1944- Sue Sophia Dauser, superintendent of the US Navy’s Nurse Corp, was the first woman to receive the rank of Captain. On December 14, 1945, she became the first Navy nurse to receive the Distinguished Service Medal. 1942 - The Academy Awards were presented, for movies that were shown in theatres during 1941. "How Green Was My Valley" won the award for Best Picture. The star of "Sergeant York", Gary Cooper, took home the Oscar for Best Actor and The Best Actress statue was presented to Joan Fontaine for her performance in "Suspicion". "How Green Was My Valley" garnered Oscars for Best Supporting Actor, Donald Crisp and Best Director, John Ford. Mary Astor was voted Best Supporting Actress for her role in "The Great Lie".
Accentuate the Positive - Bing Crosby & The Andrews Sisters
I Dream of You - The Tommy Dorsey Orchestra (vocal: Freddy Stewart)
Don’t Fence Me In - Bing Crosby & The Andrews Sisters
I’m Losing My Mind Over You - Al Dexter
1945- Wood Herman cuts “Caldonia.” 1951 - James Jones' novel, ‘From Here to Eternity,’ about military life in Hawaii just before the bombing of Pearl Harbor, was published in New York by Scribners.
1947-harmonica player Paul Oscher born, Brooklyn, NY
1951 - James Jones' novel, ‘From Here to Eternity,’ about military life in Hawaii just before the bombing of Pearl Harbor, was published in New York by Scribners.
Don’t Let the Stars Get in Your Eyes - Perry Como
Till I Waltz Again with You - Teresa Brewer
Keep It a Secret - Jo Stafford
Kaw-Liga - Hank Williams
1955-Billboard reports for the first time since their introduction in 1949, 45 rpm discs are outselling the old standard 78. Another change in the industry is also noted. On some New York City jukeboxes, it now costs ten cents instead of five cents to play a record
1960, David Jenkins of the US won the gold medal men’s figure skiing at the VIIth Winter Olympics at Squaw Valley, Ca.
Pony Time - Chubby Checker
There’s a Moon Out Tonight - The Capris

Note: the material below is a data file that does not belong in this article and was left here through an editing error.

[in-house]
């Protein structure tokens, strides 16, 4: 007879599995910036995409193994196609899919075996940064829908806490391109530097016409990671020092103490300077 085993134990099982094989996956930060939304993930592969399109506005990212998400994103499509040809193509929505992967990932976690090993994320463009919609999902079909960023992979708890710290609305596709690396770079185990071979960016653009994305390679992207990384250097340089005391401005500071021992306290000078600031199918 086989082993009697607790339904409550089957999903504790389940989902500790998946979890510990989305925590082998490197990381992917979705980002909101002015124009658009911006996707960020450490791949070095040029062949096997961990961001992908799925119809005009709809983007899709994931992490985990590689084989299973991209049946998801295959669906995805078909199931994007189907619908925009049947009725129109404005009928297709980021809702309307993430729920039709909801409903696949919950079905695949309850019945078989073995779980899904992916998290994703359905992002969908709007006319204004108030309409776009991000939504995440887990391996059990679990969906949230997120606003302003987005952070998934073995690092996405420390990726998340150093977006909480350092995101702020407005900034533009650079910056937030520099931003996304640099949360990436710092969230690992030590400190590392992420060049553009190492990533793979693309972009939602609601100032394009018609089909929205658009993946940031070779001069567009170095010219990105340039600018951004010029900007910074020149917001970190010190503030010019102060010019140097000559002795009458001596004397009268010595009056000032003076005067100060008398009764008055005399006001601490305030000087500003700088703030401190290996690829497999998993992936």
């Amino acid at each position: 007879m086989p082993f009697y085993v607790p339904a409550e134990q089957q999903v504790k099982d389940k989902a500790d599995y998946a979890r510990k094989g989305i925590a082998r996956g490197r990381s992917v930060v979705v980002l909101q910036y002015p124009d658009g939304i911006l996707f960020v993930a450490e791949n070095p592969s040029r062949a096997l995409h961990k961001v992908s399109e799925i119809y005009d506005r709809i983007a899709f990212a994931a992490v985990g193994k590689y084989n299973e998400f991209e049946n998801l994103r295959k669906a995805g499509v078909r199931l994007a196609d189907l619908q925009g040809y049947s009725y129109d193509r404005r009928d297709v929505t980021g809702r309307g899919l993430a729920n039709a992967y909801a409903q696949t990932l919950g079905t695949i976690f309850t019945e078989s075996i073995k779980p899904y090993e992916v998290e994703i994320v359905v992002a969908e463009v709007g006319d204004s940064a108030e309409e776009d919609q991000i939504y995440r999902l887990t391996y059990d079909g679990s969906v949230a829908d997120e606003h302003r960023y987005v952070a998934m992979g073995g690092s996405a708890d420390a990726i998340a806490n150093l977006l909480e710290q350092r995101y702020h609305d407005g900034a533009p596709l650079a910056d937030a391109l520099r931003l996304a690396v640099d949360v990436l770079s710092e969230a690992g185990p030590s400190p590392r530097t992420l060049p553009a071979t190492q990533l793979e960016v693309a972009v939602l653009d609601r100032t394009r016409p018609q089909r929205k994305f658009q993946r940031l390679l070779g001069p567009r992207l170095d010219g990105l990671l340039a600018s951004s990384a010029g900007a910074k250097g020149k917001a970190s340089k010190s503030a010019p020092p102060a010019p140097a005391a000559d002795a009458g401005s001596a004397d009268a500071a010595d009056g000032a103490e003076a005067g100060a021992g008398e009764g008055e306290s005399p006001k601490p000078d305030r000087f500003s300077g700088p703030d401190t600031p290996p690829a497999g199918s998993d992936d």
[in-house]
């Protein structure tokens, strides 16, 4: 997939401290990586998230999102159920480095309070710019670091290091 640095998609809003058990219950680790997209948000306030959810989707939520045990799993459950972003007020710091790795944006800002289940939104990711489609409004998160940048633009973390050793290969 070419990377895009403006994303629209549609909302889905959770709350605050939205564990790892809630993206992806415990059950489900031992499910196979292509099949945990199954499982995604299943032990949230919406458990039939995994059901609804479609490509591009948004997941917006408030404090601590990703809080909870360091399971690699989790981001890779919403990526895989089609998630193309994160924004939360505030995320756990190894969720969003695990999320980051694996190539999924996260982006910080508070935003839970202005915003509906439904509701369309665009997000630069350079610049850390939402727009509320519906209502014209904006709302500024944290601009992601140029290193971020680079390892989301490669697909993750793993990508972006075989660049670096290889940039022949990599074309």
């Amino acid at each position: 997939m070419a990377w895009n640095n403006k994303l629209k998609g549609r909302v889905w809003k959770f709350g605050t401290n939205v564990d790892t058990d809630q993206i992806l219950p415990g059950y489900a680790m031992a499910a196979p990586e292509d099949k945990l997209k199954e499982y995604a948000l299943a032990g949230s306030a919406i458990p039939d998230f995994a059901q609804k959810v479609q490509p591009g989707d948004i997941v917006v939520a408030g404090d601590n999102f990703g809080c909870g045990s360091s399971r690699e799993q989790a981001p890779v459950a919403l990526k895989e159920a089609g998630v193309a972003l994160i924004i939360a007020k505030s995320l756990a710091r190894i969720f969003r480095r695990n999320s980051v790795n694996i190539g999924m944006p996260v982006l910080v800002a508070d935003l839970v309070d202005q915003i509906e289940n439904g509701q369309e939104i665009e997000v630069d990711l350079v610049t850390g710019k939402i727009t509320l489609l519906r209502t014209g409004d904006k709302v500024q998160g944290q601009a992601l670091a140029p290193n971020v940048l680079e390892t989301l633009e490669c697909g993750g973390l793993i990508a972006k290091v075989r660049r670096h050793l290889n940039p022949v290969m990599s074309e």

Surrender - Elvis Presley
North to Alaska - Johnny Horton
1962 - In New York City, the Best Play award winner of 1962, "Oh Dad, Poor Dad, Mama’s Hung You in the Closet and I’m Feeling So Sad" opened for 454 performances.
1965-Nineten year-old Jimmie Lee Jackson was killed by state troopers at a voting rights demonstration in Marion, Alabama. As a result, the Selma-to-Montgomery march was organized and took place a month later -- when Dr. King led 20,000 marchers 50 miles east from the Edmund Pettus Bridge in Selma, Alabama, to the state capitol in Montgomery. Five months later, President Johnson signed the Voting Rights Act, and by year's end, more than 250,000 new black voters were registered
Everyday People - Sly & The Family Stone
Build Me Up Buttercup - The Foundations
Can I Change My Mind - Tyrone Davis
Until My Dreams Come True - Jack Greene
1969 -the "100 hour snowstorm" was in full swing across the Boston area and the rest of New England as well. By the time snow ended on the 28th, Boston recorded 26.3 inches of new snow. Pinkham Notch, New Hampshire was buried under and incredible 77 inches and Long Falls Dam, Maine reported 56 inches. Both Portsmouth, New Hampshire and Portland, Maine set new single storm snowfall records with 33.8 inches and 26.9 inches, respectively. Rockport, Massachusetts measured an impressive 39 inches.
1972 - Harry Nilsson began week #2 at number one with "Without You"; a love song that spent four weeks at the top spot.
1972 -the "Buffalo Creek Disaster" occurred in the Buffalo Creek Hollow of Logan County in West Virginia. A coal slag dam on the middle fork of Buffalo Creek burst sending a 50 foot wall of water down a narrow valley killing 125 people and causing 51 million dollars damage. 3 days of rain atop 6 inches of snow cover prompted the dam break.
1973-Football player and golfer, Marshall Faulk, born New Orleans, LA.
New Kid in Town - Eagles
Love Theme from "A Star is Born" (Evergreen) - Barbra Streisand
Fly like an Eagle - Steve Miller
Say You’ll Stay Until Tomorrow - Tom Jones
1979 - The sitcom, "Flatbush", first aired on CBS-TV, featuring the exploits of five, recent, high-school graduates living in a middle-class, Italian neighborhood in Brooklyn New York’s Flatbush area. *(Joseph Cali/costar) Presto Prestopopulos, taxi driver and one of five street youths recently graduated from high school who lived in the middle-class Italian neighborhood of Flatbush (Brooklyn). Calling themselves the Flatbush Fungos, the gang also included Adrian Zmed as Socks Palmero, a clothing store employee; Sandy Helberg as Figgy Figueroa, a grocery deliveryman; Randy Stumpf as Joey Dee, a plumber's assistant; and Vincent Bufano as Turtle Romero, a restaurant worker. Also featured were Helen Verbit as Mrs. Fortunato, the neighborhood busybody; and Anthony Ponzini as Esposito, a pool hall owner. The ethnic stereotypes the show portrayed offended Brooklyn’s Borough president, who demanded the series be taken off the air before it gave Brooklyn a bad name. In 1979, Brooklyn was known as the garden spot of the United States. CBS cancelled the show after 3 episodes.
1983 - Charley Pride’s "Why Baby Why", written by George Jones and Darrell Edwards, topped the country music charts. Jones found national fame in the United States with his own version of the song in 1955.